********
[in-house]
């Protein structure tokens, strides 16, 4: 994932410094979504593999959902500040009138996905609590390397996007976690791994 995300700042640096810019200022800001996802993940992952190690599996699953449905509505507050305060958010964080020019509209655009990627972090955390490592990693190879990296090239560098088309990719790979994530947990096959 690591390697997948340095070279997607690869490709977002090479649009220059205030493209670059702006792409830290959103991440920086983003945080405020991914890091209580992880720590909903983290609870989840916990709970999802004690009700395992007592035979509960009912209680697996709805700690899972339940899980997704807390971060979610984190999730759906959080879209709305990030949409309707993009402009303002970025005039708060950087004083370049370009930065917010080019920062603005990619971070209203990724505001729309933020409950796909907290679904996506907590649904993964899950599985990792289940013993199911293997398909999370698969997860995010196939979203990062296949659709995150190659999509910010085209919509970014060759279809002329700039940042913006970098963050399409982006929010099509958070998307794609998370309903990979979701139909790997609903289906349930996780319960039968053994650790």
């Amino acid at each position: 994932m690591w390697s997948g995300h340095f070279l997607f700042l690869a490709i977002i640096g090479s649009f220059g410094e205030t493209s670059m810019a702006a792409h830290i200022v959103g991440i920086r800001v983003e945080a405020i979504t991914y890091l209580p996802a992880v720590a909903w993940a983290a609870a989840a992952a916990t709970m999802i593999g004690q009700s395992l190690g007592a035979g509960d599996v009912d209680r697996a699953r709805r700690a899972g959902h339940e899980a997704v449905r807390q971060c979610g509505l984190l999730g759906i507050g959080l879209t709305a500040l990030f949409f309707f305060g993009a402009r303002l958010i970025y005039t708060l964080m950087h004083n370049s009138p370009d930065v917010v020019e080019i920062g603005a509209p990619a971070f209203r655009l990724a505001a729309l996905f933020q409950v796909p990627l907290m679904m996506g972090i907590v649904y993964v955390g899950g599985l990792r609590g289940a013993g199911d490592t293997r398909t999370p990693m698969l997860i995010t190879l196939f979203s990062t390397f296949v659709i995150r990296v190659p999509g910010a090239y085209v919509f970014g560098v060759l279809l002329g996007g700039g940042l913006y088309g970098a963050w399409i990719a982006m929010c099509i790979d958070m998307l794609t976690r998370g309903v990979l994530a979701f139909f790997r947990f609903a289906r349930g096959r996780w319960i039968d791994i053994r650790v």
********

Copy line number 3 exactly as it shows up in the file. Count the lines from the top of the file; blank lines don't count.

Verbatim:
């Amino acid at each position: 994932m690591w390697s997948g995300h340095f070279l997607f700042l690869a490709i977002i640096g090479s649009f220059g410094e205030t493209s670059m810019a702006a792409h830290i200022v959103g991440i920086r800001v983003e945080a405020i979504t991914y890091l209580p996802a992880v720590a909903w993940a983290a609870a989840a992952a916990t709970m999802i593999g004690q009700s395992l190690g007592a035979g509960d599996v009912d209680r697996a699953r709805r700690a899972g959902h339940e899980a997704v449905r807390q971060c979610g509505l984190l999730g759906i507050g959080l879209t709305a500040l990030f949409f309707f305060g993009a402009r303002l958010i970025y005039t708060l964080m950087h004083n370049s009138p370009d930065v917010v020019e080019i920062g603005a509209p990619a971070f209203r655009l990724a505001a729309l996905f933020q409950v796909p990627l907290m679904m996506g972090i907590v649904y993964v955390g899950g599985l990792r609590g289940a013993g199911d490592t293997r398909t999370p990693m698969l997860i995010t190879l196939f979203s990062t390397f296949v659709i995150r990296v190659p999509g910010a090239y085209v919509f970014g560098v060759l279809l002329g996007g700039g940042l913006y088309g970098a963050w399409i990719a982006m929010c099509i790979d958070m998307l794609t976690r998370g309903v990979l994530a979701f139909f790997r947990f609903a289906r349930g096959r996780w319960i039968d791994i053994r650790v």